Travel sized bottle rack and dish soap, a small one, but this was outside of my pump bag and inside of my large bag.
Note: for Mimiandpal, Pumpin Pals, Lacteck, Pumpables, and Davin and Adley the code TEACHINGMOTHERHOOD saves some money at checkout!
What I left at home
My larger pumps. I considered it, but knowing they would have the medela symphony available for use and I would have a secondary AND manual pump, I skipped it.
Nursing pads. I was confident I would not leak while in the hospital, so I was bold and left these at home. I was correct!
Milk chiller bottle or cooler. I knew I wouldn't have enough milk at that point to actually warrant bringing one of these, so I left them behind.
The colostrum I collected while I was pregnant. I did NOT want this thawing out and going to waste, so I left it at home where I knew it was safe.
Milk bags. Again, knowing I wouldn't have enough milk to need to store in bags, and if I did need them I assume the hospital would have some.
Basin for washing pump parts. I knew the hospital would provide this so I banked on that and did not bring one! They also provided soap though I did bring one.
Passive milk collector like Haakaa or Boon Trove. Colostrum is typically difficult to pull with these, so I skipped these as well.
How I washed my parts in the hospital
I brought my travel bottle rack and brush, and was provided a basin and soap to use next to the sink. Just like at home, I washed my parts and put them out to dry. I had multiple sets so I could have one mostly dry for the next use, I pumped often on top of nursing to bring in my large supply.
It was relatively easy to keep up with everything. I pumped a total of 7 times per day on top of nursing the two days I was there. I fed the baby everything I pumped as it was not much- a few mLs here and there which I fed to him using a small cup the hospital provided. I was all by myself with the baby, my husband was at home.
There was a fridge underneath the sink, but I did not use it at all! I fed everything to him right away to keep him satisfied enough to work on his latch because a hungry, screaming baby is extremely difficult to reason with. I think that was my trouble with the second one- I got behind her hunger cues and she was too hungry to latch properly.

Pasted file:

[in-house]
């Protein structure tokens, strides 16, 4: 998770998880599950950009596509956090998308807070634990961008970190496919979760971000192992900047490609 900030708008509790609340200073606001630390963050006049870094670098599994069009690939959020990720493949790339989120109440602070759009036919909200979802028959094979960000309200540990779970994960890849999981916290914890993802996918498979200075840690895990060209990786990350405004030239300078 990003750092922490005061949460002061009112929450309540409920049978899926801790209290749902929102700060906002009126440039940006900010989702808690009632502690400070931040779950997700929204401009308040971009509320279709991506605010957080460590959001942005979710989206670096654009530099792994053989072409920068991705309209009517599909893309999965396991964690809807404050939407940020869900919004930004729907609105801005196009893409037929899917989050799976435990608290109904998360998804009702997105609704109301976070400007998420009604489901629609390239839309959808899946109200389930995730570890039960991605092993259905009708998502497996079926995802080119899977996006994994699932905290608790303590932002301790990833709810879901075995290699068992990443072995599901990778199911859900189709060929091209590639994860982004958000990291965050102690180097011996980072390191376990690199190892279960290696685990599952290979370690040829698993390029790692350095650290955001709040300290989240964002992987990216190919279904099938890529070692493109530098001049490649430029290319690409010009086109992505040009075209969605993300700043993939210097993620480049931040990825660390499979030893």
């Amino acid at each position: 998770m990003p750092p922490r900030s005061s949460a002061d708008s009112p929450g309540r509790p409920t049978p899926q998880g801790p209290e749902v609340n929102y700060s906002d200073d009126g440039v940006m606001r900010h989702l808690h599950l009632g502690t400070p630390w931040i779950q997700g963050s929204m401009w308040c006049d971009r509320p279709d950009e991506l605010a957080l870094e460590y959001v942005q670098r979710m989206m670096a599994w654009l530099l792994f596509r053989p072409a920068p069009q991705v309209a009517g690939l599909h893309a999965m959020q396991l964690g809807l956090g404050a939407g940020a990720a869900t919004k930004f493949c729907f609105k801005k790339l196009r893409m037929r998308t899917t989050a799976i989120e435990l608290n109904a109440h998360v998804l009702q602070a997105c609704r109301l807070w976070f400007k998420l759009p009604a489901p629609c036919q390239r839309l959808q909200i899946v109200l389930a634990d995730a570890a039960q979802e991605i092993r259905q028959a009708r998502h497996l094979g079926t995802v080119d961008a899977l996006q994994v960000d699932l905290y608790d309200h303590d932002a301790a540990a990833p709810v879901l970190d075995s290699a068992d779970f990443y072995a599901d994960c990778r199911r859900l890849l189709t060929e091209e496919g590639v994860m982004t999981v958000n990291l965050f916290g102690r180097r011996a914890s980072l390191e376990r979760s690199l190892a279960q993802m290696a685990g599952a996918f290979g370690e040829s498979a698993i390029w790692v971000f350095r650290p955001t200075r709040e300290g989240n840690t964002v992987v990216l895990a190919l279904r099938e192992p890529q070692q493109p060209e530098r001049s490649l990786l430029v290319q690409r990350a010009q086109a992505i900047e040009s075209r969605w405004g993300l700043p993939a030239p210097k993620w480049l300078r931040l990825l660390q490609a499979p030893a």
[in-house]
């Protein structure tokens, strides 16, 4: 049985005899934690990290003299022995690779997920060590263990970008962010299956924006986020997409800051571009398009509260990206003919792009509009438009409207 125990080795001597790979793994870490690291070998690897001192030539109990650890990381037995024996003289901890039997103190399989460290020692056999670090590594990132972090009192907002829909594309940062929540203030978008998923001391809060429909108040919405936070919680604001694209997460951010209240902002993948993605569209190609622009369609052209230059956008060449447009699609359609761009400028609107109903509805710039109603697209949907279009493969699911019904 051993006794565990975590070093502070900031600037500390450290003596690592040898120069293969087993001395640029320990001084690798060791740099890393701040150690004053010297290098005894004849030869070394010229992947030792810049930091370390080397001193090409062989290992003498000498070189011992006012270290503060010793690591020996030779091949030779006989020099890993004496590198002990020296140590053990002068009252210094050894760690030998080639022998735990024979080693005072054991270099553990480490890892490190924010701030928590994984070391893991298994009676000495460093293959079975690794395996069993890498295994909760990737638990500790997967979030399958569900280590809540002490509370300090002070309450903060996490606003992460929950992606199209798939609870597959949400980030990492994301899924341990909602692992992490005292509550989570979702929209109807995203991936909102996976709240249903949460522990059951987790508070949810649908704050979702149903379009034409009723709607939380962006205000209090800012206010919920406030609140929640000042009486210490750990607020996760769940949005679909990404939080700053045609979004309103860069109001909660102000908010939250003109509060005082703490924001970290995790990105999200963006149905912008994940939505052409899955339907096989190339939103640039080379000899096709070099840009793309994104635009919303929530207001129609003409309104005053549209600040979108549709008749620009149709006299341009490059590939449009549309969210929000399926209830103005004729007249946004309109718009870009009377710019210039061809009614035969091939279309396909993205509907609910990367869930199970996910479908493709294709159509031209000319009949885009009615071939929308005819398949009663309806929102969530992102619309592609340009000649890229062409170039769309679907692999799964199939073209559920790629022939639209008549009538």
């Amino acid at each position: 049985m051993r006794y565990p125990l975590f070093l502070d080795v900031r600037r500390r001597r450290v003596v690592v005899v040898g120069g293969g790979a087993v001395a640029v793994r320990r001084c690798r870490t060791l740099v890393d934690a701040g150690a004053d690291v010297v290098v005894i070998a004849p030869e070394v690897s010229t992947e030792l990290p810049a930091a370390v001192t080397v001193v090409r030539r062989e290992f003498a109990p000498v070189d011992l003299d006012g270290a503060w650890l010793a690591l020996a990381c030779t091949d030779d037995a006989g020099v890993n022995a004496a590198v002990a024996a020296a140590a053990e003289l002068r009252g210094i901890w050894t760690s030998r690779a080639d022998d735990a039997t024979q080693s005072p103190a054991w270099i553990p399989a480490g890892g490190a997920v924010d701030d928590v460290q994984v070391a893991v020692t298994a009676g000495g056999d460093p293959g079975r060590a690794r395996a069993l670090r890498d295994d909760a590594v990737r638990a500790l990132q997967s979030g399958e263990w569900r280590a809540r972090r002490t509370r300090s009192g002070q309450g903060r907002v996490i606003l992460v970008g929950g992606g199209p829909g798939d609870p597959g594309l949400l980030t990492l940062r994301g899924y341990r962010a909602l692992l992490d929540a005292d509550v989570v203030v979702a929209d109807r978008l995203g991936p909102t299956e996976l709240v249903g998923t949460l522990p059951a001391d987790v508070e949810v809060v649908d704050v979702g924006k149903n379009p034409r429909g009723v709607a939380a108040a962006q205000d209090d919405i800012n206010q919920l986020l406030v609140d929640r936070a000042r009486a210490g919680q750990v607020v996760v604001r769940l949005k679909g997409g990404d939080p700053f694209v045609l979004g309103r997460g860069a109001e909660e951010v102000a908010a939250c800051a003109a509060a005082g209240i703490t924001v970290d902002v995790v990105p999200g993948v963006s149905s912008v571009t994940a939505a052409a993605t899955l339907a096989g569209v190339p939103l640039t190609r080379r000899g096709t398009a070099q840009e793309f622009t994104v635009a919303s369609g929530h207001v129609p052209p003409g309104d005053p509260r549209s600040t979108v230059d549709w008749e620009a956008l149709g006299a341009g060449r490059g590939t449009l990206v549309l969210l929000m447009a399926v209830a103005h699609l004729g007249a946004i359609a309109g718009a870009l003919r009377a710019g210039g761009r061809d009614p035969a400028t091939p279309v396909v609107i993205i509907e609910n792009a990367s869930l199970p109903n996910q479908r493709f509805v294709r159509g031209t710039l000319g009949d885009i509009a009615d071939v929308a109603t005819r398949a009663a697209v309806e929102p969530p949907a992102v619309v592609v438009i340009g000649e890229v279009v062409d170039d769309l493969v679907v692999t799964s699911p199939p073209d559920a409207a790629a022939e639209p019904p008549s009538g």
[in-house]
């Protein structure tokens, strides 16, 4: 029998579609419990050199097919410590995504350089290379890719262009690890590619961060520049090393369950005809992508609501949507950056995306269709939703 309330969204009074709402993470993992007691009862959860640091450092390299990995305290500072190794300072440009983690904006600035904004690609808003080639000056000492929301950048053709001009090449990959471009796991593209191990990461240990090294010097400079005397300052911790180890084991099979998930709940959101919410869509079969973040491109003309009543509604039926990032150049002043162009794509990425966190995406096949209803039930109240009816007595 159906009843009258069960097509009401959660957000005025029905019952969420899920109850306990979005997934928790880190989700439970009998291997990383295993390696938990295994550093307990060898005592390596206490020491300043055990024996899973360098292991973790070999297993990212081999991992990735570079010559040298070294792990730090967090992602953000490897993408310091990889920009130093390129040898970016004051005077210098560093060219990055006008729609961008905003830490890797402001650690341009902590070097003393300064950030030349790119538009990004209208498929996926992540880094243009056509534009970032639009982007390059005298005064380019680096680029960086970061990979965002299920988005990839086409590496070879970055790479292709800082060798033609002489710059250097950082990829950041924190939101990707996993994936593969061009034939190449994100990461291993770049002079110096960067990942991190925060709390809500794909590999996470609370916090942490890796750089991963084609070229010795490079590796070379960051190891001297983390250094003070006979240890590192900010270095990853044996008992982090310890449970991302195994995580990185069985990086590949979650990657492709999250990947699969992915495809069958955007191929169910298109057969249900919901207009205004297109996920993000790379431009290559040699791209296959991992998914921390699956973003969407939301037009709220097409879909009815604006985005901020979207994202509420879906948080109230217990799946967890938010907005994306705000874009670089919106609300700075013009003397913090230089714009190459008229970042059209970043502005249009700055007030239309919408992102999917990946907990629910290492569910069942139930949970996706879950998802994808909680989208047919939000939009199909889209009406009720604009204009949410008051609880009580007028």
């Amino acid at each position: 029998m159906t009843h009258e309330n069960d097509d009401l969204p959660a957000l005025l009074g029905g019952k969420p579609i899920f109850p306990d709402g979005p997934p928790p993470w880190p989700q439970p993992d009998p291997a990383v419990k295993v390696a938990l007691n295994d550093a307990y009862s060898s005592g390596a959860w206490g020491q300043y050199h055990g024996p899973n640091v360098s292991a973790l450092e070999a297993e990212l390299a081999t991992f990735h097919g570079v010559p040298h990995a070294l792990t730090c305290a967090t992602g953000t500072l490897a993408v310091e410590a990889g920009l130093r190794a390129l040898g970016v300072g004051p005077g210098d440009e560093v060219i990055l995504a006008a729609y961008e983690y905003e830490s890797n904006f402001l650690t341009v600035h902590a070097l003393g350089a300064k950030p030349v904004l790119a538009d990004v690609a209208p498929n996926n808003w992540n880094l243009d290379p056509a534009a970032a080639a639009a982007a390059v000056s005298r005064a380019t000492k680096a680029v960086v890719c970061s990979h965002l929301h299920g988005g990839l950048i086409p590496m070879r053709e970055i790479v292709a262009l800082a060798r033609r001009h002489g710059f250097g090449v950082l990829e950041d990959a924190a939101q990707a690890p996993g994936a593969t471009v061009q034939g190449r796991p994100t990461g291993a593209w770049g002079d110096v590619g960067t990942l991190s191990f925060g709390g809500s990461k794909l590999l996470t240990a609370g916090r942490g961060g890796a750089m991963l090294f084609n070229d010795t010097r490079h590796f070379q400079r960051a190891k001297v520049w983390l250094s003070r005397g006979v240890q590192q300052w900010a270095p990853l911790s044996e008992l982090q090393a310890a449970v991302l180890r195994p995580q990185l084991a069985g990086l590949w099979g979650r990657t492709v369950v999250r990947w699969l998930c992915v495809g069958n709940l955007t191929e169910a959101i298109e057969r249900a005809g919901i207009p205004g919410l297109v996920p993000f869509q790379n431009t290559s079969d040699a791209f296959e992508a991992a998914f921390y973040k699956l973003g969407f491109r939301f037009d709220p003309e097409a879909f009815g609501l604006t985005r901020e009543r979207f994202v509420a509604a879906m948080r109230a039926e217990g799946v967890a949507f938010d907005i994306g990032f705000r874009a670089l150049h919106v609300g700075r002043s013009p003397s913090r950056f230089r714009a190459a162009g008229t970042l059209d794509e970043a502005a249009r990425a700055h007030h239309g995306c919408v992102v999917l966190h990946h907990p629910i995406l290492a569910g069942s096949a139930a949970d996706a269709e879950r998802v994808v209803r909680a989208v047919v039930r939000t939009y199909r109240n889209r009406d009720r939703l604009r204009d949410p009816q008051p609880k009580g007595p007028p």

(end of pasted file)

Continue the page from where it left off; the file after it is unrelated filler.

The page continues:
I liked the "initiate" program on the symphony, I believe it helped me to rocket boost my supply. It's a 15 minute program meant to quite literally bring in milk!
I really appreciated the small bottles to use with the pump, I think the most I had pumped at once was 5mL.
Also, my thoughts on the Symphony- I did think it was a great pump but CERTAINLY not worth spending the money to have one at home. Maybe if they cost $200, not $2000!
I don't think I forgot anything as far as pump gear goes, I had a good amount of things provided on top of what I brought. If you only bring one thing- let it be flanges that fit you! The ones that come with the symphony kits are 24mm and are often too big for most mamas and can cause unnecessary pain. *note- if the hospital LC tells you to size up because the flange hurts, they are incorrect! that's outdated advice.
Here is the little cup I used to feed my son, and the Lacteck flange I brought inside of the Medela parts that were provided to me to use with the Symphony breast pump! I ended up needing a little extra plastic bag to bring home all the extra parts! They would have been thrown away had I left them in the hospital, and some of them I could use at home.
Just starting out pumping? Take a look at some of my other resources here: